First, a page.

“But see how the strings of the piano attach to the hitch pins on the frame at the far end, and then they’re stretched – with great tension – across the bridges to the tuning pins at this end. There is tremendous compression between those points. So much so that it creates and holds a sort of bulge in the soundboard, which is called the crown. I love that image of a crown. Because it really is the crowning glory of the sound itself. It gives the music incredible beauty because of that strength – because it bears the tension, the compression, the stress of it all, with such integrity. Beauty has a lot of sources, Quinn. Not all of them are easy or pleasant. Some are almost unbearable. But the beauty that comes out of it can be exceptional because of it.”
I’ve been studying the piano lately. Not how to play it. But studying the instrument itself (more specifically, the grand piano) – its design and makeup, its pieces and parts, its materials and internal workings. It’s for a new book I’m writing (the paragraph above is from one of the chapters). And for reasons of plot development, I’ve had to learn about the functionality of all the hidden bits of the piano – how they interact with each other, how they build on each other for a greater purpose. It’s turning into a rather remarkable life metaphor I’m finding.
One of the most meaningful truths about the piano I’ve discovered is the astounding amount of stress and tension it maintains – in almost every part of it. In the soundboard, the strings, the bridges. In the tiny hitch pins, mere ounces in weight and fractions of an inch in size. In the great cast iron frame that is half the weight of the entire piano itself, and sometimes more than eight feet in length as it braces the outer shape of the instrument and holds together the internal integrity of it.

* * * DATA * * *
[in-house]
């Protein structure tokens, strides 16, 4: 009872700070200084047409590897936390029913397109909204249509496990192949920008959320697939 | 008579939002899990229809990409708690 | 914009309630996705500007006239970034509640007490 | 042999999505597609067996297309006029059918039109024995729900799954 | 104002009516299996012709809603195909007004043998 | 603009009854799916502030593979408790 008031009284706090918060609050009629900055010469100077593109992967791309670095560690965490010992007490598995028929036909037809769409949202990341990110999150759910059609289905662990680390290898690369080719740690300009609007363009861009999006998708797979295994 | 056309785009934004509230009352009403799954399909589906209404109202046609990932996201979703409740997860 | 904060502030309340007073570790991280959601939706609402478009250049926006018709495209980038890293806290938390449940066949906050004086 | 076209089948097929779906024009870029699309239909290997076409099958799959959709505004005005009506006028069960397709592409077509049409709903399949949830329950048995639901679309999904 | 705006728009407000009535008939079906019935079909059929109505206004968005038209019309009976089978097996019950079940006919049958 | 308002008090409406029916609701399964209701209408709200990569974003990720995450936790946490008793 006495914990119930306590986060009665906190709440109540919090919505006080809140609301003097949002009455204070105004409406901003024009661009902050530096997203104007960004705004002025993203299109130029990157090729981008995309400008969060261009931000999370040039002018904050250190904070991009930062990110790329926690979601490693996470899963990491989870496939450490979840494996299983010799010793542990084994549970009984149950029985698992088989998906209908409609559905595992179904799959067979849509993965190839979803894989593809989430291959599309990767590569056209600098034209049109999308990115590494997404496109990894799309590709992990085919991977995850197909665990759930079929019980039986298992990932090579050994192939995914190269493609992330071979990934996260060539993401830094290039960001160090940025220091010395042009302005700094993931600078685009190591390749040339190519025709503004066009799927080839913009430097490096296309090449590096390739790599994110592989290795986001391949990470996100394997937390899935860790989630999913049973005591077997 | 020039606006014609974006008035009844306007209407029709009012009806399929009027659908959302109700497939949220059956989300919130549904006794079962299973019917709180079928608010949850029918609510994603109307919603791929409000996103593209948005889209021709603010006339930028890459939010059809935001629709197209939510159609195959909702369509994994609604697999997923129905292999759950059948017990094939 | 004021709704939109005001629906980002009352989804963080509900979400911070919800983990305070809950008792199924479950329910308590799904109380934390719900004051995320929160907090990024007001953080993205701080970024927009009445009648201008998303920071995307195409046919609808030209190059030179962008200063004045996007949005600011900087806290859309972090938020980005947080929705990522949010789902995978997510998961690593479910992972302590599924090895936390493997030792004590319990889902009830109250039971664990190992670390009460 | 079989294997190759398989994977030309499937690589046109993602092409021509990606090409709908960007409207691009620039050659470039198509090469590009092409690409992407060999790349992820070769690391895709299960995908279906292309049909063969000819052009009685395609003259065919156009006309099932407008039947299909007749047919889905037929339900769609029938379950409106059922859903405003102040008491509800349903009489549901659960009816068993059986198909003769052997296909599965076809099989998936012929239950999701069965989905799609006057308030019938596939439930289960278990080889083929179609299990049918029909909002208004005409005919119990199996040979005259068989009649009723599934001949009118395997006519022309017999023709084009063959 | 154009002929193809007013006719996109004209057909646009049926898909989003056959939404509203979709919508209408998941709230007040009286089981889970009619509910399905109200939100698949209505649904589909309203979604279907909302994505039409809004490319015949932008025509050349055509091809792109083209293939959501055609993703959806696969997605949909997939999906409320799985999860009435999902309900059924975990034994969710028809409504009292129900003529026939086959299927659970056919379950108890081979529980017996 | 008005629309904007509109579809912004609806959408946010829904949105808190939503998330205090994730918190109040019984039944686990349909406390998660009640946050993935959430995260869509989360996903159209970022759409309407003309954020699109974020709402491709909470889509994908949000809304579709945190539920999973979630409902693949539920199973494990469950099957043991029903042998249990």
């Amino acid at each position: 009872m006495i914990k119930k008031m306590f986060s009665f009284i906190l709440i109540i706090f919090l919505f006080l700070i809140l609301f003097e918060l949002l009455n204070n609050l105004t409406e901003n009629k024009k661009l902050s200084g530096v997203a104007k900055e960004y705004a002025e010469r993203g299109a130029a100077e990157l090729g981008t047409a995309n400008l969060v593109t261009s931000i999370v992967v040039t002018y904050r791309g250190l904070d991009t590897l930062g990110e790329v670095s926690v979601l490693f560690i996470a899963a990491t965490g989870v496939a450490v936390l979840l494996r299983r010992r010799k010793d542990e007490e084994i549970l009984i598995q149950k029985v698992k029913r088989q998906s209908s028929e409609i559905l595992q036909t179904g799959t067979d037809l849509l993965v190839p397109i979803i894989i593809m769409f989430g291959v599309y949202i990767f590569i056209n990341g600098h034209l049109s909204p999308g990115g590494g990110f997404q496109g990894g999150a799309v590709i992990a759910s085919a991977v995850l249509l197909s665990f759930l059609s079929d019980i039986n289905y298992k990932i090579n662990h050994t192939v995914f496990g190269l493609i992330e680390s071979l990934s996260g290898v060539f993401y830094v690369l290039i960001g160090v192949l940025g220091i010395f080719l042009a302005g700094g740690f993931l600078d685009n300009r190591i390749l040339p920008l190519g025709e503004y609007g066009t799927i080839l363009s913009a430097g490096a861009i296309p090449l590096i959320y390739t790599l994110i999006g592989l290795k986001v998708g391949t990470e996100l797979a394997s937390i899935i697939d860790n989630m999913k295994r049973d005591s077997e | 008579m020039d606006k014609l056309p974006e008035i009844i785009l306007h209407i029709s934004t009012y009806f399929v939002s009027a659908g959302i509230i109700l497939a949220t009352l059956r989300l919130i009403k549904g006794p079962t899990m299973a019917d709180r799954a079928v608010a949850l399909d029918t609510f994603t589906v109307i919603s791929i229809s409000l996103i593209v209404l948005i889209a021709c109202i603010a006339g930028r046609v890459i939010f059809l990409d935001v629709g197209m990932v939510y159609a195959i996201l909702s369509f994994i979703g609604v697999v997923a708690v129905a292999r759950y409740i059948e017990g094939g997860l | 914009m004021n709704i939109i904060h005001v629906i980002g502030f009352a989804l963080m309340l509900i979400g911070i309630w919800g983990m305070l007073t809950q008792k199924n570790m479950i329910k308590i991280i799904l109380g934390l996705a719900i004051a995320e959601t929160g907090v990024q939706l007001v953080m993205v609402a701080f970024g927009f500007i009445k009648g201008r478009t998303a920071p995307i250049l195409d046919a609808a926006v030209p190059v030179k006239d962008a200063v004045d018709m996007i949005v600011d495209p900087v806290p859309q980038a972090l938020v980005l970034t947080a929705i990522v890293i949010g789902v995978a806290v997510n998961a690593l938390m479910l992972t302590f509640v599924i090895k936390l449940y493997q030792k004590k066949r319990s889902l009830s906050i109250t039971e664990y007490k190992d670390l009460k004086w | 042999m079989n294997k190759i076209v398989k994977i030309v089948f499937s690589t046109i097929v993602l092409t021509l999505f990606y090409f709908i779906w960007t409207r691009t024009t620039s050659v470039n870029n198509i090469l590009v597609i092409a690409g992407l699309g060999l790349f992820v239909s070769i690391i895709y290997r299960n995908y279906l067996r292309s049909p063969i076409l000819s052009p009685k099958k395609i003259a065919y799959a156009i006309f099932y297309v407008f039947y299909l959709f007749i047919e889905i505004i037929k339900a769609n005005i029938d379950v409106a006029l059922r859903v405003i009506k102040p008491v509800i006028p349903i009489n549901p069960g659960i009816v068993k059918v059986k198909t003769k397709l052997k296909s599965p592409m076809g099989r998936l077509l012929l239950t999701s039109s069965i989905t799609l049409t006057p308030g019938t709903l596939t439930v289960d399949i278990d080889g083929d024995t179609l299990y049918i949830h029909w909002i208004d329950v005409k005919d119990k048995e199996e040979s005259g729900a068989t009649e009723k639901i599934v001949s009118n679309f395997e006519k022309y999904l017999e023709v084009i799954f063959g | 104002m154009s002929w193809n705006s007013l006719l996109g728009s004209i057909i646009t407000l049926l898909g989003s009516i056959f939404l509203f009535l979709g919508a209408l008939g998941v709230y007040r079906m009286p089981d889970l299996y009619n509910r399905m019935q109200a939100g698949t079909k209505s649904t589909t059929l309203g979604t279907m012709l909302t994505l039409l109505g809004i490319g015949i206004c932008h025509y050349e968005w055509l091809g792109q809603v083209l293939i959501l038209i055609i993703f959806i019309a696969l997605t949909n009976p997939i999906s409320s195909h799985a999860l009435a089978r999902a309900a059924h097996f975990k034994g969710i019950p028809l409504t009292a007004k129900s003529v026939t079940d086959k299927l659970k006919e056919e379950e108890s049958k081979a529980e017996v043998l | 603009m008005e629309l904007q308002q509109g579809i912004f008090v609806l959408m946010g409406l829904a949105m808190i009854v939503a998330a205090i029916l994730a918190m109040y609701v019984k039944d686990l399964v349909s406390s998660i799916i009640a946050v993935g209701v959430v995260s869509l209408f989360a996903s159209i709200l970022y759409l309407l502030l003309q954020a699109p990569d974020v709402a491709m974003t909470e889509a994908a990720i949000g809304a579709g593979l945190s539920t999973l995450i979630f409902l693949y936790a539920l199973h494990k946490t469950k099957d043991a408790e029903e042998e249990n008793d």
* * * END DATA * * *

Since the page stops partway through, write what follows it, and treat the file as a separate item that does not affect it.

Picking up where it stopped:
Another of the piano’s hidden attributes is that most of its notes are made up of more than a single string – typically as many as three. Each is tuned to an ever-so-slight degree higher or lower than the one next to it, which creates a noticeably fuller, richer, more robust sound than one string alone could ever be capable of producing.
The more I’m learning, the more I see similarities to our human selves, our human condition – our human possibilities.
Not long ago, I came across a very old interview with British actor Michael Caine, in which he stated that quite early in his stage acting career, he was in a class and was supposed to make an entrance through a door. But a chair had accidentally fallen across the door and blocked his entrance. He wedged his head around the door and pointed out the situation to the teacher-director, who responded: “Use the difficulty.” Caine questioned what the teacher meant, and was told: “If it’s a comedy, trip over the chair … if it’s a drama, pick up the chair and throw it. Use the difficulty.” He said to this day, that has been his life mantra for himself and his entire family: If a difficulty confronts you, determine how you can use it as a benefit. Incorporate it into your life decisions and directions.
I think that is remarkably wise and intriguing. I also think it is remarkably piano-like.
All of the tension and stress within the piano is used to the advantage of its intended purpose. It has been designed so that its inherent tension is shared among all its parts, with compatibility and equality. It is held together with great strength so that no one part is allowed to break under the strain. And no one part is more important or more critical than another. None of it works alone. Even its strings are purposefully tuned one to another – yet no two are exactly alike. And in the end, it produces a remarkable voice of exquisite beauty – a gift of singular grace for everyone to hear.
Perhaps we are meant to be and do the same. We are certainly living under stress in difficult times. Perhaps we are meant to “use the difficulty” – perhaps to hold each other together with intentional strength, to give each other greater voices. Perhaps we are meant to produce a new type of integrated beauty, with a grace and integrity we have not yet known. Perhaps we are meant to “be more piano.”